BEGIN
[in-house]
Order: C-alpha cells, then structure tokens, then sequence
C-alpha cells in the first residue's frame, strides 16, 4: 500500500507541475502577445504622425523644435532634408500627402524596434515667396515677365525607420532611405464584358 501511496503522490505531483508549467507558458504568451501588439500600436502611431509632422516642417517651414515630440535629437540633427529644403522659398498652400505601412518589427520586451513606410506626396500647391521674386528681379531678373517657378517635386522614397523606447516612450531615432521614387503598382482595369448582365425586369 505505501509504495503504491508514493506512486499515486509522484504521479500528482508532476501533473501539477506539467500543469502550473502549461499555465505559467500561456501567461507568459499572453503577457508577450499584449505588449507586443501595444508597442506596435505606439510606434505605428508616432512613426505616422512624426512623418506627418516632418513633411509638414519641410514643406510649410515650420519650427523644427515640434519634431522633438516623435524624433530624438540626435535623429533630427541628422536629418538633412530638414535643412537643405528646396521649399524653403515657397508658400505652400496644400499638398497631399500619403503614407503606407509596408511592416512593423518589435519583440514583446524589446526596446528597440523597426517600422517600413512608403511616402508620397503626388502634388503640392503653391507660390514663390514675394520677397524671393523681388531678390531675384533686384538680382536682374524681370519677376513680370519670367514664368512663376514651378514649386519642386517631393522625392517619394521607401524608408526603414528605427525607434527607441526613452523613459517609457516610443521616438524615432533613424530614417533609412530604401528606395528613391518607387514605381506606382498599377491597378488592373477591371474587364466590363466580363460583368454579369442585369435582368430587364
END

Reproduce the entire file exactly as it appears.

[in-house]
Order: C-alpha cells, then structure tokens, then sequence
C-alpha cells in the first residue's frame, strides 16, 4: 500500500507541475502577445504622425523644435532634408500627402524596434515667396515677365525607420532611405464584358 501511496503522490505531483508549467507558458504568451501588439500600436502611431509632422516642417517651414515630440535629437540633427529644403522659398498652400505601412518589427520586451513606410506626396500647391521674386528681379531678373517657378517635386522614397523606447516612450531615432521614387503598382482595369448582365425586369 505505501509504495503504491508514493506512486499515486509522484504521479500528482508532476501533473501539477506539467500543469502550473502549461499555465505559467500561456501567461507568459499572453503577457508577450499584449505588449507586443501595444508597442506596435505606439510606434505605428508616432512613426505616422512624426512623418506627418516632418513633411509638414519641410514643406510649410515650420519650427523644427515640434519634431522633438516623435524624433530624438540626435535623429533630427541628422536629418538633412530638414535643412537643405528646396521649399524653403515657397508658400505652400496644400499638398497631399500619403503614407503606407509596408511592416512593423518589435519583440514583446524589446526596446528597440523597426517600422517600413512608403511616402508620397503626388502634388503640392503653391507660390514663390514675394520677397524671393523681388531678390531675384533686384538680382536682374524681370519677376513680370519670367514664368512663376514651378514649386519642386517631393522625392517619394521607401524608408526603414528605427525607434527607441526613452523613459517609457516610443521616438524615432533613424530614417533609412530604401528606395528613391518607387514605381506606382498599377491597378488592373477591371474587364466590363466580363460583368454579369442585369435582368430587364